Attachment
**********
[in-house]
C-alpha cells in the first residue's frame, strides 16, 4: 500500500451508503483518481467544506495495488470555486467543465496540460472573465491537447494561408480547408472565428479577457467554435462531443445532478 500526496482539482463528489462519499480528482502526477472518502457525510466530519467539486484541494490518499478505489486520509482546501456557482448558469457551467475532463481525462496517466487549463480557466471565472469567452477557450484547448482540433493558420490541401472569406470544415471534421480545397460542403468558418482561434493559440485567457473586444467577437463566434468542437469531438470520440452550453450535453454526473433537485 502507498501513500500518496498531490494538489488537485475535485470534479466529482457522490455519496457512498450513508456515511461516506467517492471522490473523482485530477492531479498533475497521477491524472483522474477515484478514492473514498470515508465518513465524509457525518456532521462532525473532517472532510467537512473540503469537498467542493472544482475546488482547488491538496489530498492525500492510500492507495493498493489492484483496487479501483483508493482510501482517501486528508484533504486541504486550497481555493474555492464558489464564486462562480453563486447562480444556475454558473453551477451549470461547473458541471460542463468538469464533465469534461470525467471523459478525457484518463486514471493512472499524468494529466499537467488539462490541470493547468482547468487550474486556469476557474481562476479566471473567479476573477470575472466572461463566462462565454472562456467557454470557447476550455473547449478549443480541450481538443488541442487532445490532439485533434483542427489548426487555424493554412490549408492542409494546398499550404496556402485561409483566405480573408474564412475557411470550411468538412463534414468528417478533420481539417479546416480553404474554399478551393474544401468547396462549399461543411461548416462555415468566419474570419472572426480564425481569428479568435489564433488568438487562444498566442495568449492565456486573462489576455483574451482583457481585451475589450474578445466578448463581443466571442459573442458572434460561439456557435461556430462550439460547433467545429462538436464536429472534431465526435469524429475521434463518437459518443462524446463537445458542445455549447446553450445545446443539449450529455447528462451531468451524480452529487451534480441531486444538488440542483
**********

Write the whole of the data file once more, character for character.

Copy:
[in-house]
C-alpha cells in the first residue's frame, strides 16, 4: 500500500451508503483518481467544506495495488470555486467543465496540460472573465491537447494561408480547408472565428479577457467554435462531443445532478 500526496482539482463528489462519499480528482502526477472518502457525510466530519467539486484541494490518499478505489486520509482546501456557482448558469457551467475532463481525462496517466487549463480557466471565472469567452477557450484547448482540433493558420490541401472569406470544415471534421480545397460542403468558418482561434493559440485567457473586444467577437463566434468542437469531438470520440452550453450535453454526473433537485 502507498501513500500518496498531490494538489488537485475535485470534479466529482457522490455519496457512498450513508456515511461516506467517492471522490473523482485530477492531479498533475497521477491524472483522474477515484478514492473514498470515508465518513465524509457525518456532521462532525473532517472532510467537512473540503469537498467542493472544482475546488482547488491538496489530498492525500492510500492507495493498493489492484483496487479501483483508493482510501482517501486528508484533504486541504486550497481555493474555492464558489464564486462562480453563486447562480444556475454558473453551477451549470461547473458541471460542463468538469464533465469534461470525467471523459478525457484518463486514471493512472499524468494529466499537467488539462490541470493547468482547468487550474486556469476557474481562476479566471473567479476573477470575472466572461463566462462565454472562456467557454470557447476550455473547449478549443480541450481538443488541442487532445490532439485533434483542427489548426487555424493554412490549408492542409494546398499550404496556402485561409483566405480573408474564412475557411470550411468538412463534414468528417478533420481539417479546416480553404474554399478551393474544401468547396462549399461543411461548416462555415468566419474570419472572426480564425481569428479568435489564433488568438487562444498566442495568449492565456486573462489576455483574451482583457481585451475589450474578445466578448463581443466571442459573442458572434460561439456557435461556430462550439460547433467545429462538436464536429472534431465526435469524429475521434463518437459518443462524446463537445458542445455549447446553450445545446443539449450529455447528462451531468451524480452529487451534480441531486444538488440542483